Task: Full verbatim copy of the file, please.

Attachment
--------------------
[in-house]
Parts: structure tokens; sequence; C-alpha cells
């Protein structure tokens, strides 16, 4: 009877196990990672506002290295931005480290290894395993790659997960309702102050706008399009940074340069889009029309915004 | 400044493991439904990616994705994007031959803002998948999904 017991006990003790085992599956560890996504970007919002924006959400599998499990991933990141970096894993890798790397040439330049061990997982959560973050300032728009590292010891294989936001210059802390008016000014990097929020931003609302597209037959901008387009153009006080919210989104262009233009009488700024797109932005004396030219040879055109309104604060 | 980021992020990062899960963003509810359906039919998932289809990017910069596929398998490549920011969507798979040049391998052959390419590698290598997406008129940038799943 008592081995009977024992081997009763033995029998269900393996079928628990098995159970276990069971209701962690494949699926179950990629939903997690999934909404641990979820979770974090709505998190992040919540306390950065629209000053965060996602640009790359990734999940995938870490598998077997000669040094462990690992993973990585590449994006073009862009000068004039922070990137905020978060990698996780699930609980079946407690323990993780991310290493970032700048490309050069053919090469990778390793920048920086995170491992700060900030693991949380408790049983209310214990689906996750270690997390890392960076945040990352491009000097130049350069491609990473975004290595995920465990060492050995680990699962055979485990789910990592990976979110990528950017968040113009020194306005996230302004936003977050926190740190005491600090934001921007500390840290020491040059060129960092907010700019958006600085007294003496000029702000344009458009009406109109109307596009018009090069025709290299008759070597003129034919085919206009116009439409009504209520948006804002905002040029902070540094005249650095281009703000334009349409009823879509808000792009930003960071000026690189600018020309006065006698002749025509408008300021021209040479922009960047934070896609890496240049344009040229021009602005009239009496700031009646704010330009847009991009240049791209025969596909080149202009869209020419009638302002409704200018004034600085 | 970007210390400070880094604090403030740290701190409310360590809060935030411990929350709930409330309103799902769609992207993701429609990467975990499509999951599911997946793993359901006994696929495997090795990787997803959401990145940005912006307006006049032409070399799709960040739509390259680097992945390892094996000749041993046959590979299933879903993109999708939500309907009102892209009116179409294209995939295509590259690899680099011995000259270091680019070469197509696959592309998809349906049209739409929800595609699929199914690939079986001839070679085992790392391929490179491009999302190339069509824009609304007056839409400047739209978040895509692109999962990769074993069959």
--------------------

[in-house]
Parts: structure tokens; sequence; C-alpha cells
């Protein structure tokens, strides 16, 4: 009877196990990672506002290295931005480290290894395993790659997960309702102050706008399009940074340069889009029309915004 | 400044493991439904990616994705994007031959803002998948999904 017991006990003790085992599956560890996504970007919002924006959400599998499990991933990141970096894993890798790397040439330049061990997982959560973050300032728009590292010891294989936001210059802390008016000014990097929020931003609302597209037959901008387009153009006080919210989104262009233009009488700024797109932005004396030219040879055109309104604060 | 980021992020990062899960963003509810359906039919998932289809990017910069596929398998490549920011969507798979040049391998052959390419590698290598997406008129940038799943 008592081995009977024992081997009763033995029998269900393996079928628990098995159970276990069971209701962690494949699926179950990629939903997690999934909404641990979820979770974090709505998190992040919540306390950065629209000053965060996602640009790359990734999940995938870490598998077997000669040094462990690992993973990585590449994006073009862009000068004039922070990137905020978060990698996780699930609980079946407690323990993780991310290493970032700048490309050069053919090469990778390793920048920086995170491992700060900030693991949380408790049983209310214990689906996750270690997390890392960076945040990352491009000097130049350069491609990473975004290595995920465990060492050995680990699962055979485990789910990592990976979110990528950017968040113009020194306005996230302004936003977050926190740190005491600090934001921007500390840290020491040059060129960092907010700019958006600085007294003496000029702000344009458009009406109109109307596009018009090069025709290299008759070597003129034919085919206009116009439409009504209520948006804002905002040029902070540094005249650095281009703000334009349409009823879509808000792009930003960071000026690189600018020309006065006698002749025509408008300021021209040479922009960047934070896609890496240049344009040229021009602005009239009496700031009646704010330009847009991009240049791209025969596909080149202009869209020419009638302002409704200018004034600085 | 970007210390400070880094604090403030740290701190409310360590809060935030411990929350709930409330309103799902769609992207993701429609990467975990499509999951599911997946793993359901006994696929495997090795990787997803959401990145940005912006307006006049032409070399799709960040739509390259680097992945390892094996000749041993046959590979299933879903993109999708939500309907009102892209009116179409294209995939295509590259690899680099011995000259270091680019070469197509696959592309998809349906049209739409929800595609699929199914690939079986001839070679085992790392391929490179491009999302190339069509824009609304007056839409400047739209978040895509692109999962990769074993069959």